You breathed a sigh of relief when your divorce was finally over. It meant a fresh start and a new life – except you’re still somewhat tied to your ex through the child you share.
What happens, then, if you decide that the only way to prosper in your new reality is to move to a new location? Relocating yourself isn’t a problem, but taking your child with you might be.
How much will this move benefit or harm your child?
This is the primary issue that you have to consider – because it’s the primary issue that the courts will consider when you want to move a significant distance away.
What’s considered significant? There’s no hard-and-fast distance written into the law, but you can probably expect the court to consider anything more than 50 miles away to be automatically disruptive. Even lesser moves could be scrutinized, however, if it involves disrupting the child’s current custody and visitation plan.
Your co-parent has the right to argue against the move, even if you have sole physical custody. That means you need to be prepared to show why the benefits of this move outweigh all negatives and all other interests – even your own. This means framing your argument on behalf of the move very carefully. For example:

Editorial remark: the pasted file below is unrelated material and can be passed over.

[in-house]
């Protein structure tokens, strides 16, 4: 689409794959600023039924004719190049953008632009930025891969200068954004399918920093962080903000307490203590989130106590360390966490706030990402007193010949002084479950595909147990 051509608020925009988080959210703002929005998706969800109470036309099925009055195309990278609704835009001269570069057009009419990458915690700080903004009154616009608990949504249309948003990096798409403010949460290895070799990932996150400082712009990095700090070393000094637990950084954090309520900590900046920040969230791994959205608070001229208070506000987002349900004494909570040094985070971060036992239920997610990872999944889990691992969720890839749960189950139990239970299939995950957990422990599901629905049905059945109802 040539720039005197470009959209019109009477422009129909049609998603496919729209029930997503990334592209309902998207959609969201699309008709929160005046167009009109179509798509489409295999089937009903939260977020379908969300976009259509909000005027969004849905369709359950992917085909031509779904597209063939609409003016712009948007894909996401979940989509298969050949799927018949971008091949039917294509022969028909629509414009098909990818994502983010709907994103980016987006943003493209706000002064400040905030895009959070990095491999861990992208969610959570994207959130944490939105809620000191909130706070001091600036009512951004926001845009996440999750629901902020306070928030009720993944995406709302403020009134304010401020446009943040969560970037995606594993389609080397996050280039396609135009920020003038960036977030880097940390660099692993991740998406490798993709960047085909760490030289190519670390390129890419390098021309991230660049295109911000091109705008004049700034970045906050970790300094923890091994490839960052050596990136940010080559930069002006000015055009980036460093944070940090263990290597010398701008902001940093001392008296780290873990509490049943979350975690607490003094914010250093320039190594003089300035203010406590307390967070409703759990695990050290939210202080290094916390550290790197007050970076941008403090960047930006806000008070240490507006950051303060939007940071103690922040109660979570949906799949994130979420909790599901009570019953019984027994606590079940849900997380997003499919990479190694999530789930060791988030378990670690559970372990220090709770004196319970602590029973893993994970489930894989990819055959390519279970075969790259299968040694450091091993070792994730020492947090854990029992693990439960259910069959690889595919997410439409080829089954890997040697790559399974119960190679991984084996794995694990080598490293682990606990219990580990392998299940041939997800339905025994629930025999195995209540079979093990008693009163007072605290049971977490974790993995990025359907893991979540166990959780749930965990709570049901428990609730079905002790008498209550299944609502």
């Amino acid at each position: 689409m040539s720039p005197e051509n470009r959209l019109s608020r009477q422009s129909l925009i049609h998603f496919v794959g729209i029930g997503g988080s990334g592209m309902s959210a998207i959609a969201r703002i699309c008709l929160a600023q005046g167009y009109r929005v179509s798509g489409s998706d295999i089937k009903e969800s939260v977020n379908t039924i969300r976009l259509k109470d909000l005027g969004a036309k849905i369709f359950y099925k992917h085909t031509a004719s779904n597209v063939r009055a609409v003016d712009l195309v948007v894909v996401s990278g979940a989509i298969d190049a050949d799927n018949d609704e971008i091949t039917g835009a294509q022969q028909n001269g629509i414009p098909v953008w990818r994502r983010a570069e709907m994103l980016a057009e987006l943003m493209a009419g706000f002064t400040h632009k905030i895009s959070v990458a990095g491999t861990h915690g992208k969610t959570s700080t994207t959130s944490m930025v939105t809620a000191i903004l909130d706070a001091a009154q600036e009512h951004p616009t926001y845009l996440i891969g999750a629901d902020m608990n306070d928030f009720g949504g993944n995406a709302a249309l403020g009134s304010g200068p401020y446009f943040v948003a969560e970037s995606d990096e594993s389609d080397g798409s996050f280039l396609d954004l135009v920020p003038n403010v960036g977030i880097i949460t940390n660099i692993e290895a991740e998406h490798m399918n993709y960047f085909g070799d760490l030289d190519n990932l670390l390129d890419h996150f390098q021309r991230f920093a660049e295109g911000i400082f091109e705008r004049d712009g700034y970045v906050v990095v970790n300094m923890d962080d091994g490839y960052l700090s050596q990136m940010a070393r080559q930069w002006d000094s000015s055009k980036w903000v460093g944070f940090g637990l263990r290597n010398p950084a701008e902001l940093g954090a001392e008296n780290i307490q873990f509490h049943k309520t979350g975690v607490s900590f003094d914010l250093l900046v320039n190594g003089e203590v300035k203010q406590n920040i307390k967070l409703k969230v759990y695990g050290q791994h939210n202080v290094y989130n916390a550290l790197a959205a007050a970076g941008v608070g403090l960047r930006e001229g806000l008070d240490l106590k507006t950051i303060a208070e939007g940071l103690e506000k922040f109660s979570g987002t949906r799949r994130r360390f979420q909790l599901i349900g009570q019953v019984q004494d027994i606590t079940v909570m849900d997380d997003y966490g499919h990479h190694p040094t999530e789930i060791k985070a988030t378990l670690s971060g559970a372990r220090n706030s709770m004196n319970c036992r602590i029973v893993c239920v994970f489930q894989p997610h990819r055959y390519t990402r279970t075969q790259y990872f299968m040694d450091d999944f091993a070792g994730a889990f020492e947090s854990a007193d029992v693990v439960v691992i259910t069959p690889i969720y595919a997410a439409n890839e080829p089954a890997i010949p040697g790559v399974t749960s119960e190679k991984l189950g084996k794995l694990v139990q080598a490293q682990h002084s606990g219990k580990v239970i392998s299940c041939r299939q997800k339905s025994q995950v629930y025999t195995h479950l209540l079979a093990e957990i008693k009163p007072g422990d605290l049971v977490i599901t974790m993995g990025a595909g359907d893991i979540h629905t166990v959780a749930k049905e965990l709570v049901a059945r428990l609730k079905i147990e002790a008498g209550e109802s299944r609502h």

- You want to move so that you can take advantage of a great new job opportunity, and the increased income will improve your child’s standard of living.
- You want to move closer to extended family members who can watch your child while you go to school or work, which will keep them out of daycare all the time.
- You want to move so that your child has better educational opportunities in a different school system or access to better medical care (if the child has health issues).
The court will also look at your willingness and ability to foster a healthy, long-distance relationship between your child and your co-parent. Be ready to talk about how you expect visitation to work, paying for travel costs and the use of electronic visitation to keep connections open.
A custody battle can be rough, and you don’t want to go through it alone. Experienced legal guidance can help you find a solution that works for your family’s unique situation.